Last to Die
A Defeated Empire, a Forgotten Mission, and the Last American Killed in World War II
Da Capo Press, Boston, 2015, 288 pages
Book Review published on: June 30, 2017
Stephen Harding brings to life the story of the B-32 Dominator aircraft within the context of a young ambitious Italian immigrant and a recalcitrant Japanese Imperial Staff that was filled with fanatics even as the ruins of a nuclear attack still smoldered. Although most Americans are well aware of the checkered and often controversial place in history of the B-29 Superfortress, very little is known about an alternative aircraft, one that could very well have been selected to fly the nuclear mission over Japan in place of the Enola Gay. That alternative aircraft, the B-32 Dominator, is at the heart of Last to Die. While the title of this book may hint at the long path of a young immigrant who became an airman, Harding sets the stage onboard a combat platform whose lasting claim to fame is as that of the last U.S. airman to die in the closing days of World War II.
Anthony Marchionne was a young Italian immigrant who ventured into the U.S. Army Air Forces during the last years of World War II hoping to become a gunner; instead, he was assigned to aerial photography duties on a B-32. The B-32 was an experimental airframe that was rushed into service to fill a gap in the closing days of the war as part of George Kenney’s 5th Air Force. Kenney was in dire need of bomber replacements for his unit’s vintage B-17s or B-24s, and he pushed hard to have the B-32 fill this gap. If the need had not been so great, it is highly unlikely that this airframe, which claimed the life of its manufacturer’s senior test pilot, would have seen any action in the Pacific Theater. The more Harding delves on the process that put the B-32 into service, the more cognizant the reader becomes of the reasons why the B-29 was favored over the B-32 for the atomic runs over Japan. In Harding’s words, the B-32 was a “concept aircraft” that was filled with “Gremlins no matter how much troubleshooting was performed” to fix and perfect it.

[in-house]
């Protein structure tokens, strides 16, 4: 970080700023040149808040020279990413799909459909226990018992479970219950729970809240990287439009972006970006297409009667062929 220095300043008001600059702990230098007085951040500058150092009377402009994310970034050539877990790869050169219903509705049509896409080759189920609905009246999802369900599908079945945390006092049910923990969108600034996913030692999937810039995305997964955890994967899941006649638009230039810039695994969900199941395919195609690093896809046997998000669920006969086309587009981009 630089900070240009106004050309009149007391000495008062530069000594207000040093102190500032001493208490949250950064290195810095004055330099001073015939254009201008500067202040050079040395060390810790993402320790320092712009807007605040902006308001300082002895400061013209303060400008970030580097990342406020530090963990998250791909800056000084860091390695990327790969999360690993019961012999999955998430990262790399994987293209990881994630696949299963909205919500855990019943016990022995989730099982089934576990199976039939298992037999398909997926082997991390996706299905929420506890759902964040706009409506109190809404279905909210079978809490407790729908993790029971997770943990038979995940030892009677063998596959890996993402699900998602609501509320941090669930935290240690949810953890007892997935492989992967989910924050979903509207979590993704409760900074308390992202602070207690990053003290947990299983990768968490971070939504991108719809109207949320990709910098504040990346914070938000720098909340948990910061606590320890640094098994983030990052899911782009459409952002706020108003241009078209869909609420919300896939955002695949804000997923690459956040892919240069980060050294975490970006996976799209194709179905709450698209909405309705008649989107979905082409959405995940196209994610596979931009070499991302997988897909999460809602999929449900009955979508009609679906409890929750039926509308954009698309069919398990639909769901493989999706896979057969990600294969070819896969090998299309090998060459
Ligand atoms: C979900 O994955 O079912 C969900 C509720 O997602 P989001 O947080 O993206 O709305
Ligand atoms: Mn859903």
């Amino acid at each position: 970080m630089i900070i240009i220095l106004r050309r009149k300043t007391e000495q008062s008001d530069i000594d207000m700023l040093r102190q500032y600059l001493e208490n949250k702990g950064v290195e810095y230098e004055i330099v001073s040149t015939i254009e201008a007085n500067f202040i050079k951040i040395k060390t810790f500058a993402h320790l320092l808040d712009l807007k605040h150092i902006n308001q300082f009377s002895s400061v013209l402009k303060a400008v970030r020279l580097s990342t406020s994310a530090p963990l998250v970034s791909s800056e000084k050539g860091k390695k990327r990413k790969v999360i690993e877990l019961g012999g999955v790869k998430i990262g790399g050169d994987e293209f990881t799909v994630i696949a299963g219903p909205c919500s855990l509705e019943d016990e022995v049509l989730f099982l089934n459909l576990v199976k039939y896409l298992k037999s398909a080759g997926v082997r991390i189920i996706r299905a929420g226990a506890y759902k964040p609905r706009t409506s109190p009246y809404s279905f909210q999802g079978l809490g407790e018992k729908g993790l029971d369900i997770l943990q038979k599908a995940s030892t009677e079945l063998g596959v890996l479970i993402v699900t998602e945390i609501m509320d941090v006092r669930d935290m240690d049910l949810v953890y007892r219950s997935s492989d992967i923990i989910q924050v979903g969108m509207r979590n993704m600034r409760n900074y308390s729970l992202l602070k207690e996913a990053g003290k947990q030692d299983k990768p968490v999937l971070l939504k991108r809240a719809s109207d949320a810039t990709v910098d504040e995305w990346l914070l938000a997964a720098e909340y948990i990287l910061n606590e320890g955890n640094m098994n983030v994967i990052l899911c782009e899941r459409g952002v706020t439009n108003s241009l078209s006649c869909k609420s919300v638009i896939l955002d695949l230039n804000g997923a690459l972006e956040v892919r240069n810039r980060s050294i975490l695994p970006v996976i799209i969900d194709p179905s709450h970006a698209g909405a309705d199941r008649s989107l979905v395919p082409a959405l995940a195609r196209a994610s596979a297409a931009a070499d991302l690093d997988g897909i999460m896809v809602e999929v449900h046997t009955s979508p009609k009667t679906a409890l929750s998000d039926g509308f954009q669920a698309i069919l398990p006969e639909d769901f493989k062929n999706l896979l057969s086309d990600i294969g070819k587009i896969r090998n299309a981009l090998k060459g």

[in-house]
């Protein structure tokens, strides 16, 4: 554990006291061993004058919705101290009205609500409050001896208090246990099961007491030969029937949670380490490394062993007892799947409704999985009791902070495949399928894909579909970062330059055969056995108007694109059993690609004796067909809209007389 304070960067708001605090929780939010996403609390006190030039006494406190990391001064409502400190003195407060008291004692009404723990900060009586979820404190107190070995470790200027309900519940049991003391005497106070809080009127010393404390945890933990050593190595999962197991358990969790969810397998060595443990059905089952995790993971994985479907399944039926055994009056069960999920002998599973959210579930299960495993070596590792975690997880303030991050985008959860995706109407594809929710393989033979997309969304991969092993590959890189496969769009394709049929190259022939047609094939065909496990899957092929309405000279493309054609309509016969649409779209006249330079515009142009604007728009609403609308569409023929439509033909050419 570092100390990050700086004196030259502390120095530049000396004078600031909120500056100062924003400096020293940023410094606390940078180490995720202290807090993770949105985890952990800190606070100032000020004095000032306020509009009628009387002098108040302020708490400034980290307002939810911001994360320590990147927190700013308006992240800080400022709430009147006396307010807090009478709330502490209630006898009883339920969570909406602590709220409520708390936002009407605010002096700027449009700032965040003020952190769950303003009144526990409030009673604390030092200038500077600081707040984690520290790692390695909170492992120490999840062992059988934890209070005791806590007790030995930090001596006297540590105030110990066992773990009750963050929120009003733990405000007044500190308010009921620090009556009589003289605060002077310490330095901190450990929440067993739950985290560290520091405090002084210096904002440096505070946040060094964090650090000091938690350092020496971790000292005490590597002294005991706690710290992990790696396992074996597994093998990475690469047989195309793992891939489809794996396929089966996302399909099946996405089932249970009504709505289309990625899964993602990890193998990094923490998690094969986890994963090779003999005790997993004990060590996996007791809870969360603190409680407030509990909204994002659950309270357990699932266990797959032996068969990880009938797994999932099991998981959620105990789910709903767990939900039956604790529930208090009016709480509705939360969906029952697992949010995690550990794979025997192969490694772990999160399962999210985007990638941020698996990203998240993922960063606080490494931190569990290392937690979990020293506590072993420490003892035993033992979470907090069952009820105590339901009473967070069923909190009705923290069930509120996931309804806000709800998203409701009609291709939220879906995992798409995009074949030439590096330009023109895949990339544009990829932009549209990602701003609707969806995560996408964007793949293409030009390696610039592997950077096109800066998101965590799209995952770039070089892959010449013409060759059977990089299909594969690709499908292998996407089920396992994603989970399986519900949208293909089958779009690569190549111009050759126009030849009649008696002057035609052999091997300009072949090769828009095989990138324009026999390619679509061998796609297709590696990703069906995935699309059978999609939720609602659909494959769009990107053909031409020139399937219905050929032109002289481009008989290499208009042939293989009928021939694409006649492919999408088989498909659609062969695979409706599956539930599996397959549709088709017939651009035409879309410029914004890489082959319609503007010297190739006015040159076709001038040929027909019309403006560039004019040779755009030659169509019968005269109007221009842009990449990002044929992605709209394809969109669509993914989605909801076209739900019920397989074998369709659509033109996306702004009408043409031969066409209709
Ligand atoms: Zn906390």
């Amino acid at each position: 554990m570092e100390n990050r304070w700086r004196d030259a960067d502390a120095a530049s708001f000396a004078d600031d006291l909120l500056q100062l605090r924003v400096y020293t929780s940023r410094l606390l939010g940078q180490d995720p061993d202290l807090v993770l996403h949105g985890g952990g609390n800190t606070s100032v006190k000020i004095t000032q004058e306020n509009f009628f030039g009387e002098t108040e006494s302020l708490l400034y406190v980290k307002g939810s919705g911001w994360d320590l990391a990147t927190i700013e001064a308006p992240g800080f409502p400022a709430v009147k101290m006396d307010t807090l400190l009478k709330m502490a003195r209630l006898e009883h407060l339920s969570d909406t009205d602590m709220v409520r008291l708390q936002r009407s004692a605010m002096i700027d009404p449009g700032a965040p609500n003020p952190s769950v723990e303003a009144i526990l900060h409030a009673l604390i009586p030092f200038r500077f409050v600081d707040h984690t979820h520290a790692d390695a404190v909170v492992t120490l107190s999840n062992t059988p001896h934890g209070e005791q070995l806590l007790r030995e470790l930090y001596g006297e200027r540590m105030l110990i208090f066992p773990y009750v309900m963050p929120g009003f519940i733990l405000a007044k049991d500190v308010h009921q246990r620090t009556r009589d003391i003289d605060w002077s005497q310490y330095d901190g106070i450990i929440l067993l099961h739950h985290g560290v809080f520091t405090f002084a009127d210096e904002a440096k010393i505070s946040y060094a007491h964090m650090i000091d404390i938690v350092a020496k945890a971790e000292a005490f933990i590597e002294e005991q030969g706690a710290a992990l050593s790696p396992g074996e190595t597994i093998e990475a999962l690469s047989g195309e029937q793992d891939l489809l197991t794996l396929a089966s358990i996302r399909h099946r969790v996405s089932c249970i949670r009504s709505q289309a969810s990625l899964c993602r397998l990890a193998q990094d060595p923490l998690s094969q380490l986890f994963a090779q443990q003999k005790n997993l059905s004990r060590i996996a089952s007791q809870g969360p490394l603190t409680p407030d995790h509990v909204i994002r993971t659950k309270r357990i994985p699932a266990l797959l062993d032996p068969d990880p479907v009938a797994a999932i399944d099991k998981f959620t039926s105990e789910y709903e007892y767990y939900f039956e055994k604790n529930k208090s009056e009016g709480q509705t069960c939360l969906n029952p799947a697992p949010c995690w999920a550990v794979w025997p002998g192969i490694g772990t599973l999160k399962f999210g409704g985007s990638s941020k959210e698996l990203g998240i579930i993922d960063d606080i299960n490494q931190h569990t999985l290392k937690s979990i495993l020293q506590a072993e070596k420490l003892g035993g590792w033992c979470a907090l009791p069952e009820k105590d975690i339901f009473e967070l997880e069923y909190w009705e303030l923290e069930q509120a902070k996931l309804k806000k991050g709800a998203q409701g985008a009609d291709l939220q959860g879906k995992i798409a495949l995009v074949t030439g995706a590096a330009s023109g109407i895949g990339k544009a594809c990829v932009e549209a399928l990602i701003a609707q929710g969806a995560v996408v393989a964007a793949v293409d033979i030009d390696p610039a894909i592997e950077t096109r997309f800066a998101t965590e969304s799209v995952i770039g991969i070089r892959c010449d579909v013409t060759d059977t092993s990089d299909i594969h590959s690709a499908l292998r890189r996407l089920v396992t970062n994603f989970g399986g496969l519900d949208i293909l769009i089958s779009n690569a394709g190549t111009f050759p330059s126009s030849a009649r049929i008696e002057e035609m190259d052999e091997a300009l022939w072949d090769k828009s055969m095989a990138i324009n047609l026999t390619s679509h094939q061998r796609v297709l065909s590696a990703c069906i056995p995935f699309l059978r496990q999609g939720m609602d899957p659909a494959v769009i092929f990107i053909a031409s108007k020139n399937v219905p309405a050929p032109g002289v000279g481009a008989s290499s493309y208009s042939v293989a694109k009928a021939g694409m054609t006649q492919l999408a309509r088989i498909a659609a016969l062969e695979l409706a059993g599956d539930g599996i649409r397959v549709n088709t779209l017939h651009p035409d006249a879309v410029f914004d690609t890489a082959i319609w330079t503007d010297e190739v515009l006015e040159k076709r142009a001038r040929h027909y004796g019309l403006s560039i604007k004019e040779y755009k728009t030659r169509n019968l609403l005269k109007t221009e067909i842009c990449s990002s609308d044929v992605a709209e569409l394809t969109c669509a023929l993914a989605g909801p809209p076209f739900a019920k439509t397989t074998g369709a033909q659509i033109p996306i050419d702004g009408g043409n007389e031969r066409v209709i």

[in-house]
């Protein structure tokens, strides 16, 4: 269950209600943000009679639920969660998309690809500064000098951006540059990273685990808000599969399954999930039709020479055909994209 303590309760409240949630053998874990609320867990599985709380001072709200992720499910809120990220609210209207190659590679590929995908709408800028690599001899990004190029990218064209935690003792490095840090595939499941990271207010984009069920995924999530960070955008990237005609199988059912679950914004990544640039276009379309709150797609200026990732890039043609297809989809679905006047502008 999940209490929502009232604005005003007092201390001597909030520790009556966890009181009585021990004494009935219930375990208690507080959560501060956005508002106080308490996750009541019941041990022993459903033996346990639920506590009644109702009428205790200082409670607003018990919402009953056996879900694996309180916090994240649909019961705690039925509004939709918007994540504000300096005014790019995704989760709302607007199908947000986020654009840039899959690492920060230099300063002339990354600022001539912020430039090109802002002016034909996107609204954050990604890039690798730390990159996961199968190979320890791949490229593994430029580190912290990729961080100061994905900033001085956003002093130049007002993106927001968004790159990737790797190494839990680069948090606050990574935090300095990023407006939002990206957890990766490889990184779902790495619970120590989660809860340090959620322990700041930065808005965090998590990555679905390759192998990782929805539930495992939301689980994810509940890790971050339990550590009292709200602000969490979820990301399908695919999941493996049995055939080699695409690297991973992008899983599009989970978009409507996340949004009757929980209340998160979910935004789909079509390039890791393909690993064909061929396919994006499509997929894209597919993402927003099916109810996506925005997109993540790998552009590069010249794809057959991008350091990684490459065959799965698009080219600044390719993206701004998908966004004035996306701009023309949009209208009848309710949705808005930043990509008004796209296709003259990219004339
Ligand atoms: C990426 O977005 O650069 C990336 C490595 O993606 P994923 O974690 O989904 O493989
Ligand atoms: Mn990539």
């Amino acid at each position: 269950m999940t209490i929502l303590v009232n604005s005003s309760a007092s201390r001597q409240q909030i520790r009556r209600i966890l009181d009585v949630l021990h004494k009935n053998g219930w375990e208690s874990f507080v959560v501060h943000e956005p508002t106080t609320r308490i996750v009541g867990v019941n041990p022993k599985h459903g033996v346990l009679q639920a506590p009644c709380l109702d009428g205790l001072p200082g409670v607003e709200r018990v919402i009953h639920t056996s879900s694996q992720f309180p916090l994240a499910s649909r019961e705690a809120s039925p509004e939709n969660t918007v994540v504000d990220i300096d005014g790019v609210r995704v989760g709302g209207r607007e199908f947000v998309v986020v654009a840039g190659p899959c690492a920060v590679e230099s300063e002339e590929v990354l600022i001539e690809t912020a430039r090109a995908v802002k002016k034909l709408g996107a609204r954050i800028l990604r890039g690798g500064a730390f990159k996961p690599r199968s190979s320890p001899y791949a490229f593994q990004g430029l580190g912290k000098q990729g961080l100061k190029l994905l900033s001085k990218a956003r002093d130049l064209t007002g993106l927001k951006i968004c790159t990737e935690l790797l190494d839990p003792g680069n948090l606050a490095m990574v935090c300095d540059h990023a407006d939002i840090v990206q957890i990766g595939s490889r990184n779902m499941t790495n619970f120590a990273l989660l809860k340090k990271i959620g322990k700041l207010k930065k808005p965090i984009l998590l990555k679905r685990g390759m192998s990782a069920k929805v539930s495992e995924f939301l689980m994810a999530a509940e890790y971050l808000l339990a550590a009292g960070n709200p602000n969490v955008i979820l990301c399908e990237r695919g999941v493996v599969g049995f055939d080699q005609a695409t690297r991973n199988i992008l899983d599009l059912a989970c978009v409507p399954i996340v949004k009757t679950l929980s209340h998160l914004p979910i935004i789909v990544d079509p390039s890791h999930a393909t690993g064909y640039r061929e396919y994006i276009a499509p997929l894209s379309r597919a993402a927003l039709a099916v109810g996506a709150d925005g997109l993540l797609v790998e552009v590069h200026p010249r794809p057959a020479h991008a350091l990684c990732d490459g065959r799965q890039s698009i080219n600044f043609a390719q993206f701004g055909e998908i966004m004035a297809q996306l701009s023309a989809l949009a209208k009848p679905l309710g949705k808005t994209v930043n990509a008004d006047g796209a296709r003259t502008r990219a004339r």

Regarding whether Marchionne’s ultimate fate can be pinned primarily on the technical flaws of the B-32 or on the defiant Japanese Imperial Staff and its string of fanatic aviators, it is evident that Harding favors the former. The B-32 was sluggish to maneuver and its electronic systems were unreliable. Were it not for those flaws, it is quite possible that the young crew onboard Marchionne’s B-32 would have completed its aerial reconnaissance mission successfully.
More than a touching story on the last airman to die in World War II, Harding’s greatest contribution is perhaps having brought to life the story of a little know airframe that, were it not for its troubles, could have very well been sitting today in place of the Enola Gay at the Smithsonian Air and Space Museum. The B-32 was just not meant to take that place.
There are no copies left of the B-32; the last one was, at one time, destined for museum display. However, it was instead sent to the crusher in 1949, evidence that some memories are best not left to linger. In the end, Harding yields to the memory of young Marchionne as the last airman to die in the war, and he brings to life the sacrifice of a young aviator who, along with his fellow crewmates, ventured into the postnuclear Japan skies onboard an aircraft that was far from perfect.
Book Review written by: Hiram Morales, Fort Leavenworth, Kansas